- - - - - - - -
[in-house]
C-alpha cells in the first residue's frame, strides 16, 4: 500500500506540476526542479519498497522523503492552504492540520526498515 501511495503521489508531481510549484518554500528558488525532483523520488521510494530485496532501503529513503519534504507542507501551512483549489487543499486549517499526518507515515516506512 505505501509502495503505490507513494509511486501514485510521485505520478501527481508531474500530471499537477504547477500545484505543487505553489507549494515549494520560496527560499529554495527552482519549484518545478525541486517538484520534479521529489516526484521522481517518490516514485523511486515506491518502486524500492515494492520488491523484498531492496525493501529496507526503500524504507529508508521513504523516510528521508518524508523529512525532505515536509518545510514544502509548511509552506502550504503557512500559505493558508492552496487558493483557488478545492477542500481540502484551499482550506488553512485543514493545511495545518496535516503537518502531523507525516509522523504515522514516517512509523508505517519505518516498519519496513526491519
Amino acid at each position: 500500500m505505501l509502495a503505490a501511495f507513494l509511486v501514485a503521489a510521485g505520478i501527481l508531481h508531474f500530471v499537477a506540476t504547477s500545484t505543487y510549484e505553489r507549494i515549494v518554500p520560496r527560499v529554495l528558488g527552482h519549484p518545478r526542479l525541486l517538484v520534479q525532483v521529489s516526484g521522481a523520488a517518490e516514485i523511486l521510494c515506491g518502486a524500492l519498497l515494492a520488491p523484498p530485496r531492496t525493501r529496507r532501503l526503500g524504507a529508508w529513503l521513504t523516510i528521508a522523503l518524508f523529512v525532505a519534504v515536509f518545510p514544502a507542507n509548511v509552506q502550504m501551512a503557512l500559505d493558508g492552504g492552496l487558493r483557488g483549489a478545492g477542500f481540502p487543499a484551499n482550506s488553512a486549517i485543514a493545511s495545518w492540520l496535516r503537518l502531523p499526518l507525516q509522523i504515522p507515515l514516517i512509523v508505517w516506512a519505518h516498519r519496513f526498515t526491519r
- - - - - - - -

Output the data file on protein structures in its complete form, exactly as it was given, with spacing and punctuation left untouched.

[in-house]
C-alpha cells in the first residue's frame, strides 16, 4: 500500500506540476526542479519498497522523503492552504492540520526498515 501511495503521489508531481510549484518554500528558488525532483523520488521510494530485496532501503529513503519534504507542507501551512483549489487543499486549517499526518507515515516506512 505505501509502495503505490507513494509511486501514485510521485505520478501527481508531474500530471499537477504547477500545484505543487505553489507549494515549494520560496527560499529554495527552482519549484518545478525541486517538484520534479521529489516526484521522481517518490516514485523511486515506491518502486524500492515494492520488491523484498531492496525493501529496507526503500524504507529508508521513504523516510528521508518524508523529512525532505515536509518545510514544502509548511509552506502550504503557512500559505493558508492552496487558493483557488478545492477542500481540502484551499482550506488553512485543514493545511495545518496535516503537518502531523507525516509522523504515522514516517512509523508505517519505518516498519519496513526491519
Amino acid at each position: 500500500m505505501l509502495a503505490a501511495f507513494l509511486v501514485a503521489a510521485g505520478i501527481l508531481h508531474f500530471v499537477a506540476t504547477s500545484t505543487y510549484e505553489r507549494i515549494v518554500p520560496r527560499v529554495l528558488g527552482h519549484p518545478r526542479l525541486l517538484v520534479q525532483v521529489s516526484g521522481a523520488a517518490e516514485i523511486l521510494c515506491g518502486a524500492l519498497l515494492a520488491p523484498p530485496r531492496t525493501r529496507r532501503l526503500g524504507a529508508w529513503l521513504t523516510i528521508a522523503l518524508f523529512v525532505a519534504v515536509f518545510p514544502a507542507n509548511v509552506q502550504m501551512a503557512l500559505d493558508g492552504g492552496l487558493r483557488g483549489a478545492g477542500f481540502p487543499a484551499n482550506s488553512a486549517i485543514a493545511s495545518w492540520l496535516r503537518l502531523p499526518l507525516q509522523i504515522p507515515l514516517i512509523v508505517w516506512a519505518h516498519r519496513f526498515t526491519r